“After November, December [2022] and going into January [2023], we didn’t see many rabbits. There were a few reported on the outskirts of town, but every time we’d check it out we did not see evidence of it or the rabbit would be gone by the time the contractor came out to try and trap it.”

After a brief discussion on the topic at budget talks earlier this year, Town council approved the removal of the program when it set the 2024 budget on Dec. 5.

The removal of the program is a savings of $55,500. The financial impact was $54,000 in 2022 and $8,000 in 2023.

At the initial finance committee meeting on Oct. 31, Town staff recommended the feral rabbit management program be removed from the 2024 budget due to population of bunnies being significantly reduced.

“[RHD] really has essentially decimated our rabbit population, so we are expecting no longer to need to contract services to work on that,” said Therese Rogers, the Town’s general manager of corporate services at the Oct. 31 meeting in a budget presentation.

Town CAO Sally Caudill told the committee the municipality intentionally kept it in the 2023 budget and worked with the contractor to monitor for a full year if feral rabbits began appearing.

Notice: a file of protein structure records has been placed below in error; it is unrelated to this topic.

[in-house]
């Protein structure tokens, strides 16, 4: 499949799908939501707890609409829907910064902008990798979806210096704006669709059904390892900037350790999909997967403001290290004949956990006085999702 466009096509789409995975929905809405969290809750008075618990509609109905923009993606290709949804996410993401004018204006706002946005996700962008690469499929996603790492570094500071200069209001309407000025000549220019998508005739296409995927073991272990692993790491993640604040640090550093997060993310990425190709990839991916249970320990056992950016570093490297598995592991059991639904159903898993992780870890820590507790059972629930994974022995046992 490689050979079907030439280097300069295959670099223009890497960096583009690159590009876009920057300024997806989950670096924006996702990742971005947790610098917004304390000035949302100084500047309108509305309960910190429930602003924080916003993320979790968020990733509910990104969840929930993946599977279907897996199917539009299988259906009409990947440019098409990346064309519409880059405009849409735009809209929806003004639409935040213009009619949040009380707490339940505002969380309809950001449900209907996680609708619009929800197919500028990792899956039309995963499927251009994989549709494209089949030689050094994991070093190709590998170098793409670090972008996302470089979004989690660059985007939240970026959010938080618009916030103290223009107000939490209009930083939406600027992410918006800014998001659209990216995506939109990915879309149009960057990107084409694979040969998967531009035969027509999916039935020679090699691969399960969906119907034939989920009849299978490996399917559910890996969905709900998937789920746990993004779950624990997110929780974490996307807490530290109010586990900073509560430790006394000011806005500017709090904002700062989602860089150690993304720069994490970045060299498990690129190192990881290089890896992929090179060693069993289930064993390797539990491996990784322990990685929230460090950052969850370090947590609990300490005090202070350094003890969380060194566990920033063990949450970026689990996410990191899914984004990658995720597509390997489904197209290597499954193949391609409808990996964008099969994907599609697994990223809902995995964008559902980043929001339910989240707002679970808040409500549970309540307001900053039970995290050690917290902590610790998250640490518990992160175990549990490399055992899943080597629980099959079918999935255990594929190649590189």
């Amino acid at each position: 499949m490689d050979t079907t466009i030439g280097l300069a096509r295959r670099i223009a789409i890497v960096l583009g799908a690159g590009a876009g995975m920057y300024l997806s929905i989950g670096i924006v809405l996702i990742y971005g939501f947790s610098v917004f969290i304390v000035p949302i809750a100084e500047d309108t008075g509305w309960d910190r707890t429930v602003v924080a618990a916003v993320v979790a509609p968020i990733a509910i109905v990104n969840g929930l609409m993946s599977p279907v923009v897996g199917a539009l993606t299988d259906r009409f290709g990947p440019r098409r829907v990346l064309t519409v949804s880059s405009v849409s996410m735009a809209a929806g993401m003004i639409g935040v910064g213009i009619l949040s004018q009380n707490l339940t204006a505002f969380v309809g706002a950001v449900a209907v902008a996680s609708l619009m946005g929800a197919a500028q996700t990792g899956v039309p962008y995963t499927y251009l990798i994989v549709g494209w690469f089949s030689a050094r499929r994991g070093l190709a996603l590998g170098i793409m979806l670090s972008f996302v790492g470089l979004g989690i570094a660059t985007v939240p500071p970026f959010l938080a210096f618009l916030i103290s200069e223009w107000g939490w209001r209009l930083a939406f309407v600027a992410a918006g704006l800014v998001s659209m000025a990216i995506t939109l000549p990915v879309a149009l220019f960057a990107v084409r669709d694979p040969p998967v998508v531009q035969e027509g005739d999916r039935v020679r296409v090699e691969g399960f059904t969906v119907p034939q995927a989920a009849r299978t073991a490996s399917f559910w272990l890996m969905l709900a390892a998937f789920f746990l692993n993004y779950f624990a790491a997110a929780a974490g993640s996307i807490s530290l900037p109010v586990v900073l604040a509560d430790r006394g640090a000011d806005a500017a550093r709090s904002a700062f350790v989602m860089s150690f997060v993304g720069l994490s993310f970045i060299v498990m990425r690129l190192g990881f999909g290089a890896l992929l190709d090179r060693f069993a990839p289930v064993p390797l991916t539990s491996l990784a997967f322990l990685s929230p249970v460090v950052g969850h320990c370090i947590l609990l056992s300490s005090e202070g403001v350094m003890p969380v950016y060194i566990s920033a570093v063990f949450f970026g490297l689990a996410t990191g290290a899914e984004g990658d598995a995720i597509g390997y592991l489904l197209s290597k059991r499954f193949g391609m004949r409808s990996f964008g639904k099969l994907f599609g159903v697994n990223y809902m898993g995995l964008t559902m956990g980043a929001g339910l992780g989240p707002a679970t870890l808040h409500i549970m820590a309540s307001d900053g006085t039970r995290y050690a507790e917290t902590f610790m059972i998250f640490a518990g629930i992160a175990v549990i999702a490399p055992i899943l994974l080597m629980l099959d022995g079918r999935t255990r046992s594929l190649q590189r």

Scott McKay, the Town’s general manager of municipal services, said “none or very very few” were observed. However, the Town’s municipal enforcement staff would respond to reports of feral rabbits returning. If that happened, Town staff would return to council for further discussion.

“If we were looking at an operational change, we need to discuss that after the observation as opposed to having just in case,” he said.

Canmore rabbits became a unique attraction to many tourists and a nuisance for locals when they first started to appear in the 1980s when domesticated rabbits were released. Over the years and decades, they continued to breed to grow the feral rabbit population.

However, since rabbits aren’t a native wildlife species – which falls under the jurisdiction of the province if they were – became municipal responsibility.

Visitors to Canmore often noted the rabbits, which look closer to household pets in colour as opposed to feral, but numbered in the thousands.

Miller noted there was never an exact feral rabbit count in Canmore.

“We did not do a bunny census,” she said. “It’s really hard to say. We could confirm how many were trapped each year, but we can’t confirm how many were actually in the population.”

Though appearing cute and cuddly, the local bunnies could wreak havoc on local infrastructure.

In 2021, the provincial government asked Canmore to rabbit-proof municipal infrastructure.